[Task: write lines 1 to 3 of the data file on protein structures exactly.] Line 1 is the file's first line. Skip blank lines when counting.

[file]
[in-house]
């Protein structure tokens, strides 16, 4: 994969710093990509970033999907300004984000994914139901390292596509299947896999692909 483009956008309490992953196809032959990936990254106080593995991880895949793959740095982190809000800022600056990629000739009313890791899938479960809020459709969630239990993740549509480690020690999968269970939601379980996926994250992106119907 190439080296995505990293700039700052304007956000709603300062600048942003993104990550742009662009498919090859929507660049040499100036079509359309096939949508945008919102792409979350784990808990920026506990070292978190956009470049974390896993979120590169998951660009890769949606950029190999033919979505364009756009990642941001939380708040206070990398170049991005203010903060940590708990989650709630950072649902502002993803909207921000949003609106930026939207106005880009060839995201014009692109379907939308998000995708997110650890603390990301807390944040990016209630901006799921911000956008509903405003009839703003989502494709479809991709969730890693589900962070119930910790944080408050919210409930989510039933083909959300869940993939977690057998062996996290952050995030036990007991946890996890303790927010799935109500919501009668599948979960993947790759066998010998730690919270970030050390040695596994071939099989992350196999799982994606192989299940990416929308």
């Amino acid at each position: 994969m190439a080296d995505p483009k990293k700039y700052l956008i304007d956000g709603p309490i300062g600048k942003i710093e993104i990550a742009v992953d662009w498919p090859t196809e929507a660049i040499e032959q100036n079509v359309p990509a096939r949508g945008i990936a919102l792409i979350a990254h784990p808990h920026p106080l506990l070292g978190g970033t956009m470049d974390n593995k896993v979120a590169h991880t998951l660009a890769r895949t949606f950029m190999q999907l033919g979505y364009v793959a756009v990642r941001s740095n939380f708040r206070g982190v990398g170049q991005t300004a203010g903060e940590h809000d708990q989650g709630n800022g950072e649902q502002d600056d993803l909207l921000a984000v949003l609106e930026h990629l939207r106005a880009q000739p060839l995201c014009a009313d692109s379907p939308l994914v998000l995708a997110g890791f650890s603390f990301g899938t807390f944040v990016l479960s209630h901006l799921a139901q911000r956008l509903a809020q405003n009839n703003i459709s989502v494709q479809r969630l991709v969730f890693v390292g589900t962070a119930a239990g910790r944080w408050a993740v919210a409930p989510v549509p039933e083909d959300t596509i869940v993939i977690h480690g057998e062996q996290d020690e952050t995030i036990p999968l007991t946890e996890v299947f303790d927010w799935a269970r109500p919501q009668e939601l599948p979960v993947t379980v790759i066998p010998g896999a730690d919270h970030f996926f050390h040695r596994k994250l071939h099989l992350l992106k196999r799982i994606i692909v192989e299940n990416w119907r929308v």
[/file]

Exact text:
[in-house]
């Protein structure tokens, strides 16, 4: 994969710093990509970033999907300004984000994914139901390292596509299947896999692909 483009956008309490992953196809032959990936990254106080593995991880895949793959740095982190809000800022600056990629000739009313890791899938479960809020459709969630239990993740549509480690020690999968269970939601379980996926994250992106119907 190439080296995505990293700039700052304007956000709603300062600048942003993104990550742009662009498919090859929507660049040499100036079509359309096939949508945008919102792409979350784990808990920026506990070292978190956009470049974390896993979120590169998951660009890769949606950029190999033919979505364009756009990642941001939380708040206070990398170049991005203010903060940590708990989650709630950072649902502002993803909207921000949003609106930026939207106005880009060839995201014009692109379907939308998000995708997110650890603390990301807390944040990016209630901006799921911000956008509903405003009839703003989502494709479809991709969730890693589900962070119930910790944080408050919210409930989510039933083909959300869940993939977690057998062996996290952050995030036990007991946890996890303790927010799935109500919501009668599948979960993947790759066998010998730690919270970030050390040695596994071939099989992350196999799982994606192989299940990416929308």
């Amino acid at each position: 994969m190439a080296d995505p483009k990293k700039y700052l956008i304007d956000g709603p309490i300062g600048k942003i710093e993104i990550a742009v992953d662009w498919p090859t196809e929507a660049i040499e032959q100036n079509v359309p990509a096939r949508g945008i990936a919102l792409i979350a990254h784990p808990h920026p106080l506990l070292g978190g970033t956009m470049d974390n593995k896993v979120a590169h991880t998951l660009a890769r895949t949606f950029m190999q999907l033919g979505y364009v793959a756009v990642r941001s740095n939380f708040r206070g982190v990398g170049q991005t300004a203010g903060e940590h809000d708990q989650g709630n800022g950072e649902q502002d600056d993803l909207l921000a984000v949003l609106e930026h990629l939207r106005a880009q000739p060839l995201c014009a009313d692109s379907p939308l994914v998000l995708a997110g890791f650890s603390f990301g899938t807390f944040v990016l479960s209630h901006l799921a139901q911000r956008l509903a809020q405003n009839n703003i459709s989502v494709q479809r969630l991709v969730f890693v390292g589900t962070a119930a239990g910790r944080w408050a993740v919210a409930p989510v549509p039933e083909d959300t596509i869940v993939i977690h480690g057998e062996q996290d020690e952050t995030i036990p999968l007991t946890e996890v299947f303790d927010w799935a269970r109500p919501q009668e939601l599948p979960v993947t379980v790759i066998p010998g896999a730690d919270h970030f996926f050390h040695r596994k994250l071939h099989l992350l992106k196999r799982i994606i692909v192989e299940n990416w119907r929308v």